Heart disease is the #1 killer of women, but it can be managed and sometimes prevented.
By Birdie Varnedore, M.D., SparkPeople.com Resident Medical Expert and Member
Happy American Heart Month!
February's best-known day is Valentine's Day, and what with all the heart-shaped things associated with that occasion, it is the perfect month to highlight heart health and share with you what you can do to protect your most precious asset. Your heart will be there for you during all of your life's adventures, but heart disease is a big threat to all of us! Heart disease is America's number one cause of death.
According to the Centers for Disease Control and Prevention:
- 1 in 3 deaths in the US is from heart disease and stroke
- That's equal to 2,200 deaths per day.
- 2 million heart attacks and strokes occur each year
- 80,000,000 adults are affected by heart disease
- Heart disease & stroke cost the nation $444 billion/year in health care costs and lost economic productivity.
How can you start taking care of your heart? By being mindful of your lifestyle--and knowing that lasting change is not accomplished without knowledge and a little work. You will find that SparkPeople is a great resource to help you accomplish not only your weight-loss goals but also your heart-health goals! (Visit SparkPeople's Healthy Heart Condition Center today.)
In the not too distant past, heart disease was erroneously labeled as a "man's" disease. The seemingly healthy father that suddenly dies of a heart attack leaving young children and a wife behind is a stereotypical nightmare scenario. Views like this have placed too much emphasis on men in heart-health research, and, as a result, both treatment guidelines and public health initiatives are skewed toward men.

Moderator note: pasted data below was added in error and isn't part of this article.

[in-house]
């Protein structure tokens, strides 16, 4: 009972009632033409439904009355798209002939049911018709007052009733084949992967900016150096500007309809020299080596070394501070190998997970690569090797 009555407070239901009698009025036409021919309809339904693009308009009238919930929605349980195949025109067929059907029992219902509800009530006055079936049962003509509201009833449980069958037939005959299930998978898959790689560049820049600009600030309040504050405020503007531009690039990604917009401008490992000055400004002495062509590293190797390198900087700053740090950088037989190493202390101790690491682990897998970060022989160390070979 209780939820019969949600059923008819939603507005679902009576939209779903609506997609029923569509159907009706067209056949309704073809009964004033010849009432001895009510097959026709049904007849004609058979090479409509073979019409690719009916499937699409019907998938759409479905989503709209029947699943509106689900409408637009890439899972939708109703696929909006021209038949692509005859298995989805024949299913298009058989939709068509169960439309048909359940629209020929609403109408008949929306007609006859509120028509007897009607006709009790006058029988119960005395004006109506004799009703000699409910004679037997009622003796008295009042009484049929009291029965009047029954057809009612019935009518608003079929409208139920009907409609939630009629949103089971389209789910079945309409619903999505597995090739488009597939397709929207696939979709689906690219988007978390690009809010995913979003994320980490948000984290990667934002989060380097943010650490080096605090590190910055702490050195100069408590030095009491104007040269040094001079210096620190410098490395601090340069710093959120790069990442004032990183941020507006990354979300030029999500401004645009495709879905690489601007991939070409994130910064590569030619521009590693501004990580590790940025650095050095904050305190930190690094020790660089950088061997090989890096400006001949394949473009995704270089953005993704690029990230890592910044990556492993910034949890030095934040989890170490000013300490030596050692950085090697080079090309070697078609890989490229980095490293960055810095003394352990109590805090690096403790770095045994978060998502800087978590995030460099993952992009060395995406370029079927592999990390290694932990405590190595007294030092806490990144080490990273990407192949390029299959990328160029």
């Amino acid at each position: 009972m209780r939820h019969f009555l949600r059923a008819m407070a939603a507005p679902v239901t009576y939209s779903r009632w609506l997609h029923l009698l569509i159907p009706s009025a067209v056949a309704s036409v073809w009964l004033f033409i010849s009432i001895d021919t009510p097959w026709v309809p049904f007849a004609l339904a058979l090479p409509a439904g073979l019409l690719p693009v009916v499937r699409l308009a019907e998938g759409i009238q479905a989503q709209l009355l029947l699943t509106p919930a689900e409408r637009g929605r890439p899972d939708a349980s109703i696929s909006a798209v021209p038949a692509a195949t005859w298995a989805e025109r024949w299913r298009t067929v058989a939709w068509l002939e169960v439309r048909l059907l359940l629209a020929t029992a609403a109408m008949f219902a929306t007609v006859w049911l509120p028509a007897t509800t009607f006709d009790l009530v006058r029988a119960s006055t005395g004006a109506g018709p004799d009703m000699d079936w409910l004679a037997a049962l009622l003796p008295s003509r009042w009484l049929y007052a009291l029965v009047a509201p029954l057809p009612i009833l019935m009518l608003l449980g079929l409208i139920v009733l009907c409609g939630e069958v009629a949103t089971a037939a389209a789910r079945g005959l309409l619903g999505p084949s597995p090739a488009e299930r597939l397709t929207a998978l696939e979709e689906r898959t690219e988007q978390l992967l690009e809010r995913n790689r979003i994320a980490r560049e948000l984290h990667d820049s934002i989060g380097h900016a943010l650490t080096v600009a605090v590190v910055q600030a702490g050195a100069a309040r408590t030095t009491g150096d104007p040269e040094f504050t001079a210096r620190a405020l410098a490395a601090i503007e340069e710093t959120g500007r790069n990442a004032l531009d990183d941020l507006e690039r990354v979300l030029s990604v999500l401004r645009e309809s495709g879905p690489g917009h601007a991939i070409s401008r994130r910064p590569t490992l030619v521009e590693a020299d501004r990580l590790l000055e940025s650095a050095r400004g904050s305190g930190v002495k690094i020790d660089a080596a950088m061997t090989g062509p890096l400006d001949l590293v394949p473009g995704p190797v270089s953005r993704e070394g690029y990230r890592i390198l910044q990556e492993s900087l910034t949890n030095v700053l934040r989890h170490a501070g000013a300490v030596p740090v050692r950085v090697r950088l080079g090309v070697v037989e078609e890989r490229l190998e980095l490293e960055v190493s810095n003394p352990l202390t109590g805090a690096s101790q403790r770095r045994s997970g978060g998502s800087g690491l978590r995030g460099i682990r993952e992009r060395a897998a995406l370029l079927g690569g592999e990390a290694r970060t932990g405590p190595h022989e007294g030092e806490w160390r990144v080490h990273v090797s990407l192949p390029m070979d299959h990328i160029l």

But are you aware of the prevalence of heart disease in women? More than 42 million women are currently living with some form of cardiovascular disease. Heart disease is the leading cause of death in women in America!
To change America's perception that heart disease is a "man's disease," the American Heart Association in 2004 created the campaign Go Red for Women to bring awareness to this largely preventative disease. Efforts such as Go Red for Women Day work because studies show that when women are aware of their risk for heart disease they are much more likely to make the effort to make the necessary lifestyle changes.
The same simple, lasting changes you're implementing as a way to lose weight will also help you keep your heart healthy: eat a healthy diet, maintain a healthy weight, exercise regularly, don't smoke (or quit if you do), and limit your alcohol intake.
So, as women, what can we do specifically to improve our heart health? What should we be doing to keep our ticker ticking?
We're never too young to start taking care of our hearts. As we grow older, age-specific guidelines and recommendations exist (and I've listed them below), but there is plenty that women of every age need to know to assess our risk for heart disease and keep our risk of developing the disease as low as possible.
Numbers you need to know and target values:
To learn many of the numbers listed below, you'll need to visit your health-care provider.
- Blood pressure: less than 120/80
- Total cholesterol: less than 200
- LDL "bad cholesterol": less than 100 (some may need it less than 70)
- HDL "good cholesterol": greater than 50
- Triglycerides: less than 150
- Glucose (HbA1c): less than 7%
- Body mass index (BMI) 18.5-24.9
- Waist circumference: less than 35 inches
Exercise recommendations: The AHA recommends 150 minutes of moderate-intensity exercise per week (about 20 minutes a day--and divided into two 10-minute sessions is fine) or 75 minutes of vigorous exercise per week. For weight loss and weight maintenance, you may require up to an hour of exercise on most days of the week.
Stop smoking. This is absolutely non-negotiable. Smoking is the most preventable cause of death in the United States. Please get help if you are unable to do so on your own.
Eat a heart-healthy diet, as presented by the AHA:
- Eat a diet rich in fruits and vegetables, whole-grain and high-fiber foods.